THE COLLECTION and storage of personal information is an essential part of life in the digital realm. But while businesses need to take advantage of the continually evolving computing and information-sharing landscape, consumers must be able to navigate safely though the digital age.
This requires proper protection of personal data and confidence that everybody’s personal data is safe from abuse. To enhance the current law and transpose European legislation, the Slovak government has prepared a new law on protection of personal data to replace the current legislation, which was last updated in 2005. The Slovak cabinet approved the draft bill on January 9 and it is now undergoing parliamentary discussion.
“The main aim of the draft of the new law on protection of personal data is to enhance its transparency and comprehensibility, which is directly related to an increase in legal certainty for all involved subjects,” Zuzana Valková, the director of the department of legal services and international relations at the Office for Personal Data Protection, which elaborated the draft bill in cooperation with the Justice Ministry, told The Slovak Spectator.
Jana Zlatohlávková, spokesperson of the Justice Ministry, specified that the new law also transposes the Directive 95/46/EC from 1995 on the protection of individuals with regard to the processing of personal data and on the free movement of such data. Its aim is also to strengthen the independent position of the Office for Personal Data Protection.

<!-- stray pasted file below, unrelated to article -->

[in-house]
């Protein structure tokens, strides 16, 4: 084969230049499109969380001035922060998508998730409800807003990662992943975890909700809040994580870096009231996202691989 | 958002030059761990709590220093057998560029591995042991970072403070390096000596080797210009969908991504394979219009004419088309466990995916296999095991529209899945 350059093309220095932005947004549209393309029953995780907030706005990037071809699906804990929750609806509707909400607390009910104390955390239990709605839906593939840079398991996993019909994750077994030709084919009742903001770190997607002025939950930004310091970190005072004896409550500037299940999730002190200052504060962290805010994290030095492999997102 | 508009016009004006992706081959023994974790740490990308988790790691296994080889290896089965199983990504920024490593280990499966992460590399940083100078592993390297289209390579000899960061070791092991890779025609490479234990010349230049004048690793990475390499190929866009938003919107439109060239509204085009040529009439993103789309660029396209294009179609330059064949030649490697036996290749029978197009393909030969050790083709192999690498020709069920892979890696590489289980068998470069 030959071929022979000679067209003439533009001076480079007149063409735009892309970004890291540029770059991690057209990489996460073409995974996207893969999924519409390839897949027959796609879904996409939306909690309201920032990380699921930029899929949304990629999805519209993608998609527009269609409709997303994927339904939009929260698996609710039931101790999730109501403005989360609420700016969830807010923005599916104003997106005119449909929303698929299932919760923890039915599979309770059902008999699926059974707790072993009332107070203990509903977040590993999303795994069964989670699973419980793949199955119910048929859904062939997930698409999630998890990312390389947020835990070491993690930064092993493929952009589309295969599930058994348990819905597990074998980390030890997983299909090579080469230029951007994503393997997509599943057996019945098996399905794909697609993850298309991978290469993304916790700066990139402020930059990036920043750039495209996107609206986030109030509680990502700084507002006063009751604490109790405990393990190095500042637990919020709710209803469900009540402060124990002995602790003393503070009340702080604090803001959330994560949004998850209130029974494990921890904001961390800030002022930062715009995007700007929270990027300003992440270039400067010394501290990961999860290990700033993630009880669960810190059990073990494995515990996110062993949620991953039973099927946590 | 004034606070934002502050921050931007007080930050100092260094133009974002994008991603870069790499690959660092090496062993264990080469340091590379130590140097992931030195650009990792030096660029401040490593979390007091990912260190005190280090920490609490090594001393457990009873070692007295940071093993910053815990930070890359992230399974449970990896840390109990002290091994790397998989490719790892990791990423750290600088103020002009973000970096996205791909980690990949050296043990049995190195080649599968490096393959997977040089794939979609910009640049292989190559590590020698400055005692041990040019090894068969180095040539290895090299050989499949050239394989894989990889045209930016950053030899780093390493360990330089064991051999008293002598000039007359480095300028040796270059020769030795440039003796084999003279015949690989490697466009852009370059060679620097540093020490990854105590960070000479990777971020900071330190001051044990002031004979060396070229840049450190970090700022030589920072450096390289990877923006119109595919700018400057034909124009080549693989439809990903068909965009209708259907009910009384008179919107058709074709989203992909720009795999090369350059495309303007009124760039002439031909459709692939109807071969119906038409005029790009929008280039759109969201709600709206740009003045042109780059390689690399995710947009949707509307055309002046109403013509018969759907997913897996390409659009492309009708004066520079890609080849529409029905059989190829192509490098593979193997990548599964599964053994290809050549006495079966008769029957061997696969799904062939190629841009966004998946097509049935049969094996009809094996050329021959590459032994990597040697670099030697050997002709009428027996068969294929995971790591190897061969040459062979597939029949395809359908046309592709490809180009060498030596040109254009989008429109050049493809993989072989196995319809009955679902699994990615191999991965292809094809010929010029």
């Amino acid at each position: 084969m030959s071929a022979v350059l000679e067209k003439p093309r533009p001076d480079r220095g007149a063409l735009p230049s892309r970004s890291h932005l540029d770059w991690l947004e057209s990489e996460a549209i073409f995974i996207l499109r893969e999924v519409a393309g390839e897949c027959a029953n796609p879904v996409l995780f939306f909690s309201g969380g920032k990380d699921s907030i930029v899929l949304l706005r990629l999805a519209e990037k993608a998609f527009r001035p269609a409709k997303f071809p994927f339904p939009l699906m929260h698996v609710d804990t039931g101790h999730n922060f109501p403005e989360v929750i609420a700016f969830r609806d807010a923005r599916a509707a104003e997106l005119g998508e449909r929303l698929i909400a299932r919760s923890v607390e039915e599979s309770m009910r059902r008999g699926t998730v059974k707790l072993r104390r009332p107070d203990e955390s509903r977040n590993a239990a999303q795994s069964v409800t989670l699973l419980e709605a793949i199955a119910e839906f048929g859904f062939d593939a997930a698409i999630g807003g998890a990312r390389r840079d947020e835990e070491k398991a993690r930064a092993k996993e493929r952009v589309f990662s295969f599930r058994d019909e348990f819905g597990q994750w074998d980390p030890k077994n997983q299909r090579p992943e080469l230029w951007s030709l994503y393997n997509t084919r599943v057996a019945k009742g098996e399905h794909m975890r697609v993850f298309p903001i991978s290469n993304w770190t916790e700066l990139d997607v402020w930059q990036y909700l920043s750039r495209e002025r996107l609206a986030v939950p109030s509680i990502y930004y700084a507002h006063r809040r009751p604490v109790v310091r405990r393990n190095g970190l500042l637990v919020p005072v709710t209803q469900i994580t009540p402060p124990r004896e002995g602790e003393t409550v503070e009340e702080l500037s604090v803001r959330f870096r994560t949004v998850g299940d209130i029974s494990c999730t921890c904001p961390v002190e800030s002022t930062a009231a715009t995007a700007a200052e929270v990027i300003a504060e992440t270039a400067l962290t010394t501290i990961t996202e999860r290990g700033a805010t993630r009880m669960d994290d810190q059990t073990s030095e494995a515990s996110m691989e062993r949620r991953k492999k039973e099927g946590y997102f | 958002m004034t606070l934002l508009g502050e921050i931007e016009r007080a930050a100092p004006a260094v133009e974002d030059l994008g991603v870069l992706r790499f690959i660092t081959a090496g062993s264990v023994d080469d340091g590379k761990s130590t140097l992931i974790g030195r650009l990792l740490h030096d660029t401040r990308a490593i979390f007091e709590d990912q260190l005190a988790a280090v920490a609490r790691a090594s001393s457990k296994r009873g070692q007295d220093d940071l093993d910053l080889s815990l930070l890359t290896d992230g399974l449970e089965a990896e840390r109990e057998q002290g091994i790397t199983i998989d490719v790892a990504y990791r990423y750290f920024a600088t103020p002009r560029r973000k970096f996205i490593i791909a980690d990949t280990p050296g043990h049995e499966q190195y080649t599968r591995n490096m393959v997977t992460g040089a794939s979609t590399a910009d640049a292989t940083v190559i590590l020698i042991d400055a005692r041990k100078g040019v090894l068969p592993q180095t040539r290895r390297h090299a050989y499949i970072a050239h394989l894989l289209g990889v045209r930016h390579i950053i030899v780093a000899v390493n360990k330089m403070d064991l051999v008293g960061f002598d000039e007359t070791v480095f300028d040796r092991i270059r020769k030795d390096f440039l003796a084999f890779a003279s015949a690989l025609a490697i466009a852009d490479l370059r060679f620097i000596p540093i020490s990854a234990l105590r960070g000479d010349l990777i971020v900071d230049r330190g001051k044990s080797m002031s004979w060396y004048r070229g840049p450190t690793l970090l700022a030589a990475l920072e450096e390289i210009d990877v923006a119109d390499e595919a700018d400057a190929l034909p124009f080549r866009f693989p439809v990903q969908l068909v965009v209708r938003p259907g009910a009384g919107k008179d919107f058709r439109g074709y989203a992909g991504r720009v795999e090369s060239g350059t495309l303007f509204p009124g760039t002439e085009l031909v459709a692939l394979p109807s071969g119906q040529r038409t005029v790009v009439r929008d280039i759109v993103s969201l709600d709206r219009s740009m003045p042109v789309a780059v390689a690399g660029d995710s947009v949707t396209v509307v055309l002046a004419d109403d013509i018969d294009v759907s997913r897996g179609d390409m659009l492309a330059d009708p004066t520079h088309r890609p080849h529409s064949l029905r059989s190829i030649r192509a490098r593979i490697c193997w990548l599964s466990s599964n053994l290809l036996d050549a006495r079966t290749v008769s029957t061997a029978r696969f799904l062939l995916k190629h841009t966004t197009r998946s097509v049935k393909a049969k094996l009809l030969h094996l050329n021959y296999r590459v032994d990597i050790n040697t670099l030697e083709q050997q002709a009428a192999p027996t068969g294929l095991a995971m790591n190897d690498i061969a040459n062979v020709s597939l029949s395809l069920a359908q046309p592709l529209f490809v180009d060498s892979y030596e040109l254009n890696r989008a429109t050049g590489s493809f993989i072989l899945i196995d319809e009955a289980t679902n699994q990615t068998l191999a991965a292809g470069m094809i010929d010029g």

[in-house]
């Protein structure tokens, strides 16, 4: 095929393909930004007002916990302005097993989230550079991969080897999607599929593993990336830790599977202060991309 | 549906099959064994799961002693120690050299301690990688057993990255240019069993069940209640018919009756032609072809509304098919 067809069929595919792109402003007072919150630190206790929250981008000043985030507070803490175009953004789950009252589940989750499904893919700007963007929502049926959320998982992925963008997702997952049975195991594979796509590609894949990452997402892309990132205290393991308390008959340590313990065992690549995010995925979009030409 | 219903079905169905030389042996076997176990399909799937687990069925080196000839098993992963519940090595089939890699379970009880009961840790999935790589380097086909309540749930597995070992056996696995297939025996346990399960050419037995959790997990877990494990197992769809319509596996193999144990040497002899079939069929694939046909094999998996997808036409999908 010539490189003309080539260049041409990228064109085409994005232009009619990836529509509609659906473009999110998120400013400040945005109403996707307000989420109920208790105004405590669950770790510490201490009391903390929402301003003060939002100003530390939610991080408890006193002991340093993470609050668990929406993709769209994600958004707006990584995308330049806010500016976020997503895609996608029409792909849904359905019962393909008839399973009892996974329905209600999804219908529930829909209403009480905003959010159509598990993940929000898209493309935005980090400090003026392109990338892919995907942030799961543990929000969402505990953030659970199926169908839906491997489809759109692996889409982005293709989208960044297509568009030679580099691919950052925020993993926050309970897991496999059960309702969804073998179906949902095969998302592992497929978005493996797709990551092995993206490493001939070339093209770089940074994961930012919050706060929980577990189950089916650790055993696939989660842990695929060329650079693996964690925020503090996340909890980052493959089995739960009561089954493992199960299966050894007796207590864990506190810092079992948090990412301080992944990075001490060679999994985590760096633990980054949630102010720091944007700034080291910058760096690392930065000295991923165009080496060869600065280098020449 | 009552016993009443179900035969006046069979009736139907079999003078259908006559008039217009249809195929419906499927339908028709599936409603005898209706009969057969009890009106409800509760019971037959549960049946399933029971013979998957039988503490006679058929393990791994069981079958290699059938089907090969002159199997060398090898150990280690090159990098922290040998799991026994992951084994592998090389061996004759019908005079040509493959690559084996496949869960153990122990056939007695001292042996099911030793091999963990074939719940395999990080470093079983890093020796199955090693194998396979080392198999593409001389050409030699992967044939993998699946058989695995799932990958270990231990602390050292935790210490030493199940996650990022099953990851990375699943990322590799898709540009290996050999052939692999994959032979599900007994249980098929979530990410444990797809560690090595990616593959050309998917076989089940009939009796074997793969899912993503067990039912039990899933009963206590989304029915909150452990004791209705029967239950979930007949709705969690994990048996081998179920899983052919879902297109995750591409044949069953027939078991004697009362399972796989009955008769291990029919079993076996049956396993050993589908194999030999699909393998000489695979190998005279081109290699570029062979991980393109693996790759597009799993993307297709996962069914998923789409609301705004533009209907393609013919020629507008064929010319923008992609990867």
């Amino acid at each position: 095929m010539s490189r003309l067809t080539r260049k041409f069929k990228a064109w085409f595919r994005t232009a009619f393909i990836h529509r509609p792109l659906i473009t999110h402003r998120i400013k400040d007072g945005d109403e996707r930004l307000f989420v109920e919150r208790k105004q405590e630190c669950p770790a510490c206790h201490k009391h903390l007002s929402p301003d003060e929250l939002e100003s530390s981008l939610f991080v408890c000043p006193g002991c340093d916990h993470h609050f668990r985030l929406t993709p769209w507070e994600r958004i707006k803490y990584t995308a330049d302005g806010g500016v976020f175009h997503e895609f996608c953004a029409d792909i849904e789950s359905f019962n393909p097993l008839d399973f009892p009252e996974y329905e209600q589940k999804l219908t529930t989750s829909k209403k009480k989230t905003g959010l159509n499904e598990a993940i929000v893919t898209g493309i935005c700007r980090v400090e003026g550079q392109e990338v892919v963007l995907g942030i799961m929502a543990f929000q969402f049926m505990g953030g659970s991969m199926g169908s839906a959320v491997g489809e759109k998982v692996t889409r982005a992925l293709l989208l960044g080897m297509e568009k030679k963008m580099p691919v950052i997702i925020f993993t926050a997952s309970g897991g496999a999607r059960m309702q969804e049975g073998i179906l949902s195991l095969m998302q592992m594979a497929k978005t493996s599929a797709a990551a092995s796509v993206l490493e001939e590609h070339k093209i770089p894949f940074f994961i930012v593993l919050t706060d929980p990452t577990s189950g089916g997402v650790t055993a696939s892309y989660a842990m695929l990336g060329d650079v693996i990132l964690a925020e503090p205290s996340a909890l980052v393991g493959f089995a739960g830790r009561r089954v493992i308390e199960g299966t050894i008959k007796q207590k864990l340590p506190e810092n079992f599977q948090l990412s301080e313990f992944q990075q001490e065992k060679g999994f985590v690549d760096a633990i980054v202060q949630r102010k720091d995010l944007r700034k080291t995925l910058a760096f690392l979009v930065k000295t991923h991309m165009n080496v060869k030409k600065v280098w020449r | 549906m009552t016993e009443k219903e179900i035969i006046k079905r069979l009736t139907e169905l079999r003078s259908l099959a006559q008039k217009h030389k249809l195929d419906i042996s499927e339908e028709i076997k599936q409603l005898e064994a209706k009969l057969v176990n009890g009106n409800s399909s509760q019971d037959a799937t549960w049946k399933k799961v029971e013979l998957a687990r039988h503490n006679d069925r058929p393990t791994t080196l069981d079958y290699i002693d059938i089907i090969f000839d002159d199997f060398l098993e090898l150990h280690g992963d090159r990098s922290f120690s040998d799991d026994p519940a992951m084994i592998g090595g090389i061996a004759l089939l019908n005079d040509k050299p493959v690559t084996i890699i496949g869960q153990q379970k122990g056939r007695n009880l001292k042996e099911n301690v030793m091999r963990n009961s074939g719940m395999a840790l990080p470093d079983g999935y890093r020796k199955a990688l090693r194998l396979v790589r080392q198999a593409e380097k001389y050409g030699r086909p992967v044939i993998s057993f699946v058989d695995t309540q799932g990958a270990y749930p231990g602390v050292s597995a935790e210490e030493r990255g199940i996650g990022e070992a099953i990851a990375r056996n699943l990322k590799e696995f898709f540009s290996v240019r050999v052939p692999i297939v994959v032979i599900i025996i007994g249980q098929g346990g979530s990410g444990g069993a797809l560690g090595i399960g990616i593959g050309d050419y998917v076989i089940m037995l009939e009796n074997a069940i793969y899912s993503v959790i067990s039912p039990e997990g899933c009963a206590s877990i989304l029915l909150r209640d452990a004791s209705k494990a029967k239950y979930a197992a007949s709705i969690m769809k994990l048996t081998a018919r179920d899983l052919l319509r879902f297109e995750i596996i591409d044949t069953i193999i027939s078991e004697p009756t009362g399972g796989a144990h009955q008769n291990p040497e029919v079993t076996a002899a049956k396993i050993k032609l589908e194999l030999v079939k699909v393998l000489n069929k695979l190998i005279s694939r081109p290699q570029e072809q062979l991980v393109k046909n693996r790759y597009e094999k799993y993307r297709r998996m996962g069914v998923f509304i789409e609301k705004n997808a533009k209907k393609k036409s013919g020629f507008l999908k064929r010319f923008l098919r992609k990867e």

The draft bill brings more precise definitions of terms based on implementation of needs stemming from real life, adjusts the legal arrangements within the processing of biometric data as well as cross-border transfer of personal data, Valková specified. The draft bill also fundamentally changes the legal institute of the responsible person, from which the office expects an increase in the standard of personal data protection.
Since the last, more significant amendment to the original law was adopted back in 2005, the draft bill also reflects the social developments, technological changes as well as requirements for personal data protection, which have affected how data is processed, accessed and transferred beyond borders.
Zlatohlávková specified that originally the new law should have become effective as of April 1, 2013, but due to the course of the legislative proceedings this date may be postponed to May 1 or June 1, 2013.
Due to the large variety of information that may have the characteristics of personal data, the current Slovak legislation does not specify which data is considered to be personal data, Valková explains, adding that any data that speaks of a person as an individual, and on whose basis it is possible to identify this person, is considered personal data. The draft bill on protection of personal data does not make any changes to this.
Jaroslav Oster, senior consultant at Info Consult and advisor to the zodpovedne.sk project, focusing on responsible use of the internet, mobile phones and other new technologies, welcomes the new law.
“An indisputable contribution is the creation of a new legal norm, which defines the rights and duties of all parties in the process of processing personal data in a more transparent way,” Oster told The Slovak Spectator. “Harmonisation with requirements of EU directives as well as incorporation of experiences from practice … was already an inevitable requirement of the current times.”
Among the fields requiring changes, he listed, for example, responsibility for security of personal data processing.